Thai central bank to act on external shocks: Governor
Thailand's central bank is keeping its powder dry on interest rates and is ready to act in the event of external shocks including a sustained decline in oil prices and even slower growth in China, Governor Veerathai Santiprabhob said.
The Bank of Thailand has "limited scope" to reduce rates because borrowing costs are already near a record low but has "reserved some space" to act if needed, he said. Veerathai and the other six members of the bank's Monetary Policy Committee voted unanimously Feb. 3 to hold the rate at 1.5 percent for a sixth straight meeting.
"Even though we say that for now we see limited need for further easing of monetary policy, it doesn't mean we shut the door for the possibility for easing in monetary policy if the environment doesn't turn out as we expected," Veerathai, 46, said Monday at his office in Bangkok. "If such a shock occurs coming from outside, the MPC would like to have some space to be able to become more accommodative."
While Thailand has benefited from the slump in oil prices because it's a net importer of energy, the nation's exports have tumbled for three straight years as Chinese demand cooled. Asia's biggest economy was dethroned by the U.S. as the biggest overseas market for Thai goods last year, but remains the largest source of visitors to Thailand.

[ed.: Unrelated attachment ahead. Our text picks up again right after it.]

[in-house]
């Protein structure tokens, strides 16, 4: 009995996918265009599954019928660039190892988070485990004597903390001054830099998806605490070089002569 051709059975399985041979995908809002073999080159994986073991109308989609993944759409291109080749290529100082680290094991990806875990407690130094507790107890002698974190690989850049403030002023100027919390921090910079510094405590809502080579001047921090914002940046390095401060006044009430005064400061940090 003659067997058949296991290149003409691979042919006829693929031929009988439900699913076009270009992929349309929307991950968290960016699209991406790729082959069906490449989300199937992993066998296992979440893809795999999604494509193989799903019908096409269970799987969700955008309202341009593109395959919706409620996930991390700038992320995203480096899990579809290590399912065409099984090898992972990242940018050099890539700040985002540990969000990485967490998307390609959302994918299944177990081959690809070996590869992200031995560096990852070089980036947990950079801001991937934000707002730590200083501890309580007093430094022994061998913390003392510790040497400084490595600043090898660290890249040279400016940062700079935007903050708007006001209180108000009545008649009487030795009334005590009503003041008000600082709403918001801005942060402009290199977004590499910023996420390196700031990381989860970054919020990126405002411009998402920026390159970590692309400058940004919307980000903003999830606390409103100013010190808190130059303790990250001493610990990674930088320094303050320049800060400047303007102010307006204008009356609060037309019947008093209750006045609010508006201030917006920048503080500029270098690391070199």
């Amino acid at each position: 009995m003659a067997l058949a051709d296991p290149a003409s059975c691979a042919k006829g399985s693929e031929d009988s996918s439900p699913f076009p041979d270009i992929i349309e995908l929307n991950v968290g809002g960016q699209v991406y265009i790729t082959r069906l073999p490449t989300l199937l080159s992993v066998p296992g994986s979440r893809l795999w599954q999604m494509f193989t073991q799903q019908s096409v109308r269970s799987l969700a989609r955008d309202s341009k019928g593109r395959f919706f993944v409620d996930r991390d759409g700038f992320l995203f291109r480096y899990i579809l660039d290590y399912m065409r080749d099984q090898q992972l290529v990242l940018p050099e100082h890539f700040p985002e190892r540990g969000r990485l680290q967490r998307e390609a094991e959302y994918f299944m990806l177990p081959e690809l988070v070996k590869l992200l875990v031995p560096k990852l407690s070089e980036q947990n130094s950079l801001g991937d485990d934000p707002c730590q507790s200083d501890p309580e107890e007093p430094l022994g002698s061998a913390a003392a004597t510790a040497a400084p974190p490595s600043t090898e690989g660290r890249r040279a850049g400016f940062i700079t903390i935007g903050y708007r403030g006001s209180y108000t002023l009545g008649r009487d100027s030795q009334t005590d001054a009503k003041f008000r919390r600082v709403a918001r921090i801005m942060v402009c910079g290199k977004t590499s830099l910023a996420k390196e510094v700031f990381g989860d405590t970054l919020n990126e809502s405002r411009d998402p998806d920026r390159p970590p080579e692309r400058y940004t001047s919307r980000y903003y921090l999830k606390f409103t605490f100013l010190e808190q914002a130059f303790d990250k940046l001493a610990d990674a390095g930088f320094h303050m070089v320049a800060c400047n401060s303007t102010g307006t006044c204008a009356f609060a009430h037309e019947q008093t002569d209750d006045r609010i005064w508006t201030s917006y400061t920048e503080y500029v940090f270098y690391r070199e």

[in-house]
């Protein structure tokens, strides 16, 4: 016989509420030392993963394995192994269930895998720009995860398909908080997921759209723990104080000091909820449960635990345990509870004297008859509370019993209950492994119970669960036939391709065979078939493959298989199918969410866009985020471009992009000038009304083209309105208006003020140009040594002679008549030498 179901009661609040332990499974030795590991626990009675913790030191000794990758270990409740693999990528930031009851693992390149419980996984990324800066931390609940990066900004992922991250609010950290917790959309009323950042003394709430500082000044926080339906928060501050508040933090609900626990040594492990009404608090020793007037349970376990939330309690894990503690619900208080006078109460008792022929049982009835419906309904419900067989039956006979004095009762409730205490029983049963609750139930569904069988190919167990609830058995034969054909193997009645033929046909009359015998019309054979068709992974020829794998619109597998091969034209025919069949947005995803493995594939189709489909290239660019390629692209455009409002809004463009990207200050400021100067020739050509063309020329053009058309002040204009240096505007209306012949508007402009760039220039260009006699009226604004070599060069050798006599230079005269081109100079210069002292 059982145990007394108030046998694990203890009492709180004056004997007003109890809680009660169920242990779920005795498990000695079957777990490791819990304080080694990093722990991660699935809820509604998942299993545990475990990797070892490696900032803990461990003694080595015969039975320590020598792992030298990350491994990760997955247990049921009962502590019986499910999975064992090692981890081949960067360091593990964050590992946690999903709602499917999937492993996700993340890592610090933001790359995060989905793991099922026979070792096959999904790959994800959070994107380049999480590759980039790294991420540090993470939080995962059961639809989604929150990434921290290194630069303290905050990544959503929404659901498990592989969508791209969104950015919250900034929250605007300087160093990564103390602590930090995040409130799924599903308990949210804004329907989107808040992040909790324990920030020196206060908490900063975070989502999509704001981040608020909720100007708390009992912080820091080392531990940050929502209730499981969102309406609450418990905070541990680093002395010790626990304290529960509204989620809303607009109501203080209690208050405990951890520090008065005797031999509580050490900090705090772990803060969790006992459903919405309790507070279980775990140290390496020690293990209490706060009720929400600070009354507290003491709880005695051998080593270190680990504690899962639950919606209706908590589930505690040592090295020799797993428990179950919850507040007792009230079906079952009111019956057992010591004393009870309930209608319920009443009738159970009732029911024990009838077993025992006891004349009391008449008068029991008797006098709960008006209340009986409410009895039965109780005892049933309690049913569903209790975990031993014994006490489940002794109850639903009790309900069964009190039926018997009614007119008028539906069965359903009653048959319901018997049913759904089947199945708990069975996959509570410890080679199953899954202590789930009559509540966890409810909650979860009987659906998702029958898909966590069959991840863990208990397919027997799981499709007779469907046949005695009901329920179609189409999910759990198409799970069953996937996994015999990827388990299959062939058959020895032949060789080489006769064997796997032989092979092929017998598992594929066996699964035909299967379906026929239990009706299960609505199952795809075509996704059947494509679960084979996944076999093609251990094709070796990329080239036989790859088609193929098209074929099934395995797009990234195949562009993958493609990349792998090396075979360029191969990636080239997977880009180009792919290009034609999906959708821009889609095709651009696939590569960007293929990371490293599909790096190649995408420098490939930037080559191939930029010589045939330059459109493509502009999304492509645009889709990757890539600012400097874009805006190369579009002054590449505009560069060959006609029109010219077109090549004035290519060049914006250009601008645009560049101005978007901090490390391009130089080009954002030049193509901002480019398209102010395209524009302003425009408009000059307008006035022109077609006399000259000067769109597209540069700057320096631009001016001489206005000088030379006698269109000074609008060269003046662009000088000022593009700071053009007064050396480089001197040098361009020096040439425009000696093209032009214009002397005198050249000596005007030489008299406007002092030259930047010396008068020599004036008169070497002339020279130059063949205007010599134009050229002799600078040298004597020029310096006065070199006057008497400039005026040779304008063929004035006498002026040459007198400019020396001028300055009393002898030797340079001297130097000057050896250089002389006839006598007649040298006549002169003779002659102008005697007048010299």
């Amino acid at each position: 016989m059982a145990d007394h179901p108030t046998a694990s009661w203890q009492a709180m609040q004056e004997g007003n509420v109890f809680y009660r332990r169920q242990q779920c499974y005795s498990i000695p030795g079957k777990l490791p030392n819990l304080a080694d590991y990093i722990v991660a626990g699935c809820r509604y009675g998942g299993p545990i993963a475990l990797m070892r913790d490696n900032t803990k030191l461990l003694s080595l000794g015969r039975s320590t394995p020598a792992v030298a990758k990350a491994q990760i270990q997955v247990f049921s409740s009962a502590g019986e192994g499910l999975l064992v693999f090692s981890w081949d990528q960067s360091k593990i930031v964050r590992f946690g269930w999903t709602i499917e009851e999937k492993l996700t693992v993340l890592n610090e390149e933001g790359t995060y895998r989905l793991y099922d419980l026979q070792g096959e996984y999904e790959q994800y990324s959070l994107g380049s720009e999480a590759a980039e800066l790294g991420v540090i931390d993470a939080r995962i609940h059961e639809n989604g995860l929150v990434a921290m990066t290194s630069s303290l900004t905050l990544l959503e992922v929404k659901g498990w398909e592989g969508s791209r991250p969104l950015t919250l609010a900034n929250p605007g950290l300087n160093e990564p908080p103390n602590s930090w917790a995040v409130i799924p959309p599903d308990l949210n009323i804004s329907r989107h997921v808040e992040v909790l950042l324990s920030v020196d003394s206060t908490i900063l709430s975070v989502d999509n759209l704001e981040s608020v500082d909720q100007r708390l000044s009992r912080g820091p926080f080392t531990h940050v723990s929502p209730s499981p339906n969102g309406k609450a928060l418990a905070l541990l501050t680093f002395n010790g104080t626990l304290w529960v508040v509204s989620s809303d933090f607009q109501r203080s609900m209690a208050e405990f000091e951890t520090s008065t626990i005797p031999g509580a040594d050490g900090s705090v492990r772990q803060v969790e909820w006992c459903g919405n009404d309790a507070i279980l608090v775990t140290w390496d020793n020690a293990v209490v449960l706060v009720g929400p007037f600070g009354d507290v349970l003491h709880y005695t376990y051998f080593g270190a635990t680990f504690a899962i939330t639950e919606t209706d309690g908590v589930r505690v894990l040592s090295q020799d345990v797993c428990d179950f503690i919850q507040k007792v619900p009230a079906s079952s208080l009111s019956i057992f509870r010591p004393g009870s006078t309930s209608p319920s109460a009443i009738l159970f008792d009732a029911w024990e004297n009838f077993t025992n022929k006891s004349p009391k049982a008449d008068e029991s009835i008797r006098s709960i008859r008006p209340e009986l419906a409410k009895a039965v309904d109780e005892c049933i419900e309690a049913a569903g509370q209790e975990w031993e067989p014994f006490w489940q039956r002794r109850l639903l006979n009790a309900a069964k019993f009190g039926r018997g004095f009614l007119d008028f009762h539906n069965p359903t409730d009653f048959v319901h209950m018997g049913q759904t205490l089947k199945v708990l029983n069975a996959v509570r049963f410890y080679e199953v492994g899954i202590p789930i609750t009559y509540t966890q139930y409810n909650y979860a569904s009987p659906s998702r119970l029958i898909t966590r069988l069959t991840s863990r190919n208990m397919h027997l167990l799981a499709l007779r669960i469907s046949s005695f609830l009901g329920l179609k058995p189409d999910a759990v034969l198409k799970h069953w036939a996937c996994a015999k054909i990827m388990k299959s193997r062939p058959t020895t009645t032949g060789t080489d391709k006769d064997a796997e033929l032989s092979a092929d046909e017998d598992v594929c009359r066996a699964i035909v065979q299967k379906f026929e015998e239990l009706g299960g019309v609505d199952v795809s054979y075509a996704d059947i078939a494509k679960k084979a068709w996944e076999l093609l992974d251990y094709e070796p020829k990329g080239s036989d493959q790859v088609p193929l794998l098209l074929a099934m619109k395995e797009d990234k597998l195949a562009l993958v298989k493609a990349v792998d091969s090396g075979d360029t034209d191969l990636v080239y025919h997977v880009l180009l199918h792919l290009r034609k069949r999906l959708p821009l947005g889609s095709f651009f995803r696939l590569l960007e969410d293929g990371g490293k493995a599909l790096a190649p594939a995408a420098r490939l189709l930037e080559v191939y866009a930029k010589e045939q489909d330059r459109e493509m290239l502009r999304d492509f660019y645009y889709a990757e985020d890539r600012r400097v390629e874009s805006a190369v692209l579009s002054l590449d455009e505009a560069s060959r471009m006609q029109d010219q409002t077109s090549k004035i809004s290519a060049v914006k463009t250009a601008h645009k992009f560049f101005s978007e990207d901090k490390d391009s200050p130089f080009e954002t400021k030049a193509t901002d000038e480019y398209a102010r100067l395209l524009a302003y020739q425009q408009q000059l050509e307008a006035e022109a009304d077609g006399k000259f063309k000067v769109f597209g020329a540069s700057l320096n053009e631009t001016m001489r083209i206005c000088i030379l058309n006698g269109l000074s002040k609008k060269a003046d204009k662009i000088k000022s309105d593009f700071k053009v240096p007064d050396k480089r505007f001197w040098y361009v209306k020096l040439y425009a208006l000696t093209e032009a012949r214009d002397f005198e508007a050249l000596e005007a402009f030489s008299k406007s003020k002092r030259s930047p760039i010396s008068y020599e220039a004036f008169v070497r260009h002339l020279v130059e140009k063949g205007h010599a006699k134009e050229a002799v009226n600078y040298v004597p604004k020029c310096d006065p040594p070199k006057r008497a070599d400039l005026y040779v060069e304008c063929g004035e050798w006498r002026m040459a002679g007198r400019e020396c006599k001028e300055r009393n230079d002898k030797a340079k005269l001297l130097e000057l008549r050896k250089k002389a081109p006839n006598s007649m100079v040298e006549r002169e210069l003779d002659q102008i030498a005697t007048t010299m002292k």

China's foreign reserves have fallen to their lowest since 2012 as policy makers combat a weakening yuan amid slower economic growth, plunging stocks and increasing outflows. Veerathai said further market volatility could potentially threaten the pace of economic reform in China as that country's economy shifts toward services and consumption.
Thailand is in a relatively better position than other Asian emerging markets to cope with volatility because it has solid fundamentals, including a large currentaccount surplus, said Kozo Hasegawa, a currency trader at Sumitomo Mitsui Banking Corp. in Bangkok. The baht rose to a three-month high Tuesday, touching 35.390 per dollar, after Veerathai said Thailand's high foreign reserves and low debt levels provide "a good buffer" against capital outflows.
"We also need to be concerned about tail-risk events," Veerathai said, citing the potential for a prolonged period of low oil prices and continuing instability in China's financial markets. Thai policy makers are also waiting to assess the impact of government stimulus spending and the progress made on high-speed rail networks and other infrastructure, he said.
"Many projects have been long delayed in Thailand partly because of the political difficulties that we have had," Veerathai said, referring to military coups in 2006 and 2014. "The other part relates to political interference, but this will depend on the ability of the current government to make tough decisions and start the bidding process. Once these projects go through the bidding process, there will be high degree of assurance that they will continue to stay and get completed as planned."